Tips & Advice
Can the landlord require tenants to carry renters insurance?
Unless the lease specifically requires it, landlords cannot require tenants to carry renters insurance. However, it is probably a good idea to have it anyway.
How often can a landlord raise the rent?
The frequency and amount by which a landlord can raise rents can vary depending on your location. For example, the city of Los Angeles has a Rent Stabilization Ordinance (RSO). This ordinance protects the tenant from excessive rate increases, but also allows the property owner to increase the rent a reasonable amount. In Los Angeles, property owners can raise the rent 3 percent once every 12 months. There can be variables as it relates to the Consumer Price Index. Once a tenant has left the property, the landlord can charge any market price for the next tenant, but once the property is occupied, the same rent hike rules apply to the new occupant.
What are the reasons for which a landlord can evict a tenant?
There are five primary reasons in which landlords can evict tenants:
For more specifics on all incidents allowing eviction, see the terms of your lease and/or any state and local laws.
- nonpayment of rent
- lease violation (noise complaints, non-tenants residing in the property, etc.)
- property damage
- illegal activity such as drug use or sales
- expiration of lease
What is wrongful eviction?
Wrongful eviction is when a landlord attempts to evict a tenant against the terms of the contract, or without legitimate legal cause. For instance: If you file a complaint, the landlord cannot evict you merely in retaliation, or to bring in a new, higher paying tenant. The landlord must abide by the legally binding terms of the contract and any and all laws. The tenant must also abide by the laws; breaking them or the terms of the contract could trigger a justifiable eviction.
Do landlords have the right to enter a property to do routine maintenance?
Yes, landlords have the right to enter a property provided they have given the tenants reasonable and timely notice of intent to enter. In cases of emergency, such as a flood or fire, or injuries or death, these rights can be waived to allow the landlord immediate entry. Usually, a notice issued between 24 and 48 hours prior is considered fair and reasonable for a landlord to request access.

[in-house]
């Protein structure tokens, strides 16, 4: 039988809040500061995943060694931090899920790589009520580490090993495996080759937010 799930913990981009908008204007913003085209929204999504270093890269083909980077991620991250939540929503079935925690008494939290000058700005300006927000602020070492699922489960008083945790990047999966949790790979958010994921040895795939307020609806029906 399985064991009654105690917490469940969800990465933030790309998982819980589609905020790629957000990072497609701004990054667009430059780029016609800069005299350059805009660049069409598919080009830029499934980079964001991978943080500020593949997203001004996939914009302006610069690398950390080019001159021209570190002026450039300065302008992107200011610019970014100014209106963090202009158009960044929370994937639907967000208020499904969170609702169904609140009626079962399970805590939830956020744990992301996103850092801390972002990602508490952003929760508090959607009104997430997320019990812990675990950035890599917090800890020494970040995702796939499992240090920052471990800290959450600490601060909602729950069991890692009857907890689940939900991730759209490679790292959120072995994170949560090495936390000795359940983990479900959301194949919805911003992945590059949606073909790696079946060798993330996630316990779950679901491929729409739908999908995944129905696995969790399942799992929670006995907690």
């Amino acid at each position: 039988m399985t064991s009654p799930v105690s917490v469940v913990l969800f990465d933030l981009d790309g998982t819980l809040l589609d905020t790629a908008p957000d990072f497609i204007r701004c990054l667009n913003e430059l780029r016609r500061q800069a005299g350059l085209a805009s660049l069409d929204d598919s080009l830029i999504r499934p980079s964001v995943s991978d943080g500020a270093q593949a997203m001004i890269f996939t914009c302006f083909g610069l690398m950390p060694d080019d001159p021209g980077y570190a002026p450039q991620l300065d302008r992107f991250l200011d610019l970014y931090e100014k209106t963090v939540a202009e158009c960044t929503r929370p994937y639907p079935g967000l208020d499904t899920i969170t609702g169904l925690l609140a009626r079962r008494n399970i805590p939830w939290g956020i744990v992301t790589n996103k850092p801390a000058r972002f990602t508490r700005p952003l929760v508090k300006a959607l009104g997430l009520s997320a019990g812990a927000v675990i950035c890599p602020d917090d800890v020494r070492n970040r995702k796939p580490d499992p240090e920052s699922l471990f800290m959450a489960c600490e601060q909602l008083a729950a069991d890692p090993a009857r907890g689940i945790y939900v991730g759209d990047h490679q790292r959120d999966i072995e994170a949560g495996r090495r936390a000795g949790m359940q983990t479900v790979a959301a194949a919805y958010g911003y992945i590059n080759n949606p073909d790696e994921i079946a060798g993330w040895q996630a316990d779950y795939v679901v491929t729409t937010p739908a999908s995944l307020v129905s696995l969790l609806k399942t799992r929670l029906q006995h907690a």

What rights does a tenant have if a landlord tries to break the lease?
Landlords cannot break a lease without cause, or by going against the terms of a binding lease agreement. However, there might be cases in which the landlord is selling the property or it is being demolished, etc. In these types of circumstances, unless noted in the contract, the landlord must give reasonable notice prior to eviction and the tenant might even be entitled to live out the term of the lease.
What happens if a tenant breaks a lease?
Depending on the language of the lease, you might be on the hook financially for the balance of the term of the contract. Under a fixed-term lease, the tenant owes the landlord rent until the lease runs out or they can lease the property to a qualified new tenant, whichever comes first. Breaking a lease isn’t necessarily a foregone scenario--some leases have early termination clauses. Some landlords will also agree to let tenants out of the lease with no penalty, but they will likely keep the damage deposit. Sometimes tenants are also able to find a short-term renter or a sublease candidate for the property.
How much does a landlord-tenant lawyer charge?
Depending on the services you need, landlord-tenant lawyer fees can vary. For basic services, like drafting a simple contract, you might be billed hourly or on a flat-fee rate. Evictions and other more laborious endeavors can be more costly. The same goes for tenants--the bigger the case, the higher the cost. It is advised to have a consultation with any potential legal representative to get all the details of your case and set any and all billing expectations.
What is a landlord-tenant lawyer?
A landlord-tenant lawyer specializes in handling legal issues that can arise between these two parties. They can advise and guide landlords through the challenges of managing properties, such as drafting rental agreements and evictions. They equally represent tenants whose rights, according to the lease contract and other laws, might be violated.